By Chris Adams

Is money a corrosive force in politics? Should the limits on campaign contributions be eased – or erased altogether?

In a session with Paul Miller fellows, two experts on the nation’s complex campaign finance laws differed on the effectiveness of those laws – and whether they should even exist.

Larry Noble, senior director and general counsel of the Campaign Legal Center, detailed the ways in which recent decisions by the U.S. Supreme Court have made it easier for wealthy donors to funnel money to support the candidates and campaigns they favor.

The best known of those cases is Citizens United v. Federal Election Commission, a 2010 decision that said the government can’t prohibit corporations or unions from making independent expenditures for or against individual political candidates. Other pivotal cases were SpeechNow.org v. FEC, a lower court case that paved the way for super PACs, and McCutcheon v. FEC, which eliminated aggregate limits on contributions by one donor to multiple candidates.

Because certain kinds of contributions don’t have to be reported to the FEC, Noble pointed out that “money is used to influence elections and the true source is not being disclosed.”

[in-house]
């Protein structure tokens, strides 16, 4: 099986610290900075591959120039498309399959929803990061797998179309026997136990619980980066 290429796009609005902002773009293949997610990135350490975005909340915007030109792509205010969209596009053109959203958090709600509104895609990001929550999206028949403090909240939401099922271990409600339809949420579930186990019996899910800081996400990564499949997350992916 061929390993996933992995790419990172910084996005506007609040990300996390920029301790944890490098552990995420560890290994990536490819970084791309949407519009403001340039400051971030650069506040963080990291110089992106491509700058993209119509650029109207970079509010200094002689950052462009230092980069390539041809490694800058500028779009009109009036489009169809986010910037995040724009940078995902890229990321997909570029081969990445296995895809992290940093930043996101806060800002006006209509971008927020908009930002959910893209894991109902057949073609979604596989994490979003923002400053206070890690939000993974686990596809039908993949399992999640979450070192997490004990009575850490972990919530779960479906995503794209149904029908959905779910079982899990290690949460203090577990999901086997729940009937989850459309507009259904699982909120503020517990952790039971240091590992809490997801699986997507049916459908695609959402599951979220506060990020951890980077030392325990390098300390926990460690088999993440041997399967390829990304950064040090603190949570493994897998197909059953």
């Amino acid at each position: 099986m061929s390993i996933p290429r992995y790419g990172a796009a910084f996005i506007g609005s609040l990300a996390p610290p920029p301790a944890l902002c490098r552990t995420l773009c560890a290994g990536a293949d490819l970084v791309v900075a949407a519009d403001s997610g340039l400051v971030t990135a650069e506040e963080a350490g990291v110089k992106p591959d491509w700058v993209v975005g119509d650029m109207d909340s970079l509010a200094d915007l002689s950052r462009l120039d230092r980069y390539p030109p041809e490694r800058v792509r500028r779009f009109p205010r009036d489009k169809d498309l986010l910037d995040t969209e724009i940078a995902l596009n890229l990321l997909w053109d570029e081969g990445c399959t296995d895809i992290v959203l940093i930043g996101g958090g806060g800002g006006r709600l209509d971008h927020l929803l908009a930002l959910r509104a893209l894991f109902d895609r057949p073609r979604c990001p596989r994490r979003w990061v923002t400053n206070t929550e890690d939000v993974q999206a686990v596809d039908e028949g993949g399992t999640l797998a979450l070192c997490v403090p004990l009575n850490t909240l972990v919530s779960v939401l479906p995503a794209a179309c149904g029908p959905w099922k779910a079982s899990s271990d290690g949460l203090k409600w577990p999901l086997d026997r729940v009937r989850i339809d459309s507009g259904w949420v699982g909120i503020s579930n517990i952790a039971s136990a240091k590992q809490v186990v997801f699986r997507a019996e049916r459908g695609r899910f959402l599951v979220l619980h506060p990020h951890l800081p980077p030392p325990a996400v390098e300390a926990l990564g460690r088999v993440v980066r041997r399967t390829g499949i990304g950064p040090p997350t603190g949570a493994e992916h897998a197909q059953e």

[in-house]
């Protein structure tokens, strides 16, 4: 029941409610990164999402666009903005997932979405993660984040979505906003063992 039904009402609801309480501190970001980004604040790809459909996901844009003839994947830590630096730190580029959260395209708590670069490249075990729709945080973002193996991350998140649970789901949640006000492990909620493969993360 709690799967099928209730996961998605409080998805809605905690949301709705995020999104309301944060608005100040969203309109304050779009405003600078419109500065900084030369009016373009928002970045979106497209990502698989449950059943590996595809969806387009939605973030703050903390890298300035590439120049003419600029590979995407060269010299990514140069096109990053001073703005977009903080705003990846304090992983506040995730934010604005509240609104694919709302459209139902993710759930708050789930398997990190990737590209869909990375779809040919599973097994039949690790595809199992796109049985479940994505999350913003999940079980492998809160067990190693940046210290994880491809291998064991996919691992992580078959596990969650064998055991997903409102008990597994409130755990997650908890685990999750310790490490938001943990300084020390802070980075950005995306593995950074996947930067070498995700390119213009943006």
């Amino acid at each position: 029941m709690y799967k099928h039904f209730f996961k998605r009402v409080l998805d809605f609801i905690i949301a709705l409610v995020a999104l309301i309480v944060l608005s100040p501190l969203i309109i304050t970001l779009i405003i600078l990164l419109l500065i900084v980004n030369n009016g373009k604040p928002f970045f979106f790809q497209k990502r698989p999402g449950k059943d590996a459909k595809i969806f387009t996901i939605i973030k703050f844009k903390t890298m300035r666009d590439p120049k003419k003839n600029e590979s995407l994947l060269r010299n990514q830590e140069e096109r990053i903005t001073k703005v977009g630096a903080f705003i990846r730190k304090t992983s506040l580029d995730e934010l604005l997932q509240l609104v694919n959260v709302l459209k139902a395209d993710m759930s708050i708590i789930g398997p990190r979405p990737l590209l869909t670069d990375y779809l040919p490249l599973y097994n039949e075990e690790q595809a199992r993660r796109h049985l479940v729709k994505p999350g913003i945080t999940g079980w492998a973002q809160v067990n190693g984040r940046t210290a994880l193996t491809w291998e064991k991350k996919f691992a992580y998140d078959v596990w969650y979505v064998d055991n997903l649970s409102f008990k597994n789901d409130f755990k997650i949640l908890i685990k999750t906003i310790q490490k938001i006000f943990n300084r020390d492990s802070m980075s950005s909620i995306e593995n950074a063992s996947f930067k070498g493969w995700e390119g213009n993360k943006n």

“The game that’s being played right now is hide the donor,” he said.

David Keating, president of the Institute for Free Speech, questioned the need for limits or for disclosure rules.

“So-called ‘dark money’ is a very small percentage of the total,” he said, adding that it amounted to less than 4 percent of the total in the 2016 election cycle. “I think it’s very unlikely to increase in the future. When you look at it from a donor’s view, if you want to influence an election, it’s a very wasteful way to go about it.”

He also said that the concern over big money in elections is overblown – and that people often forget the underlying issue that limits represent.

“What we’re talking about here is the First Amendment right to speak out about our government,” he said.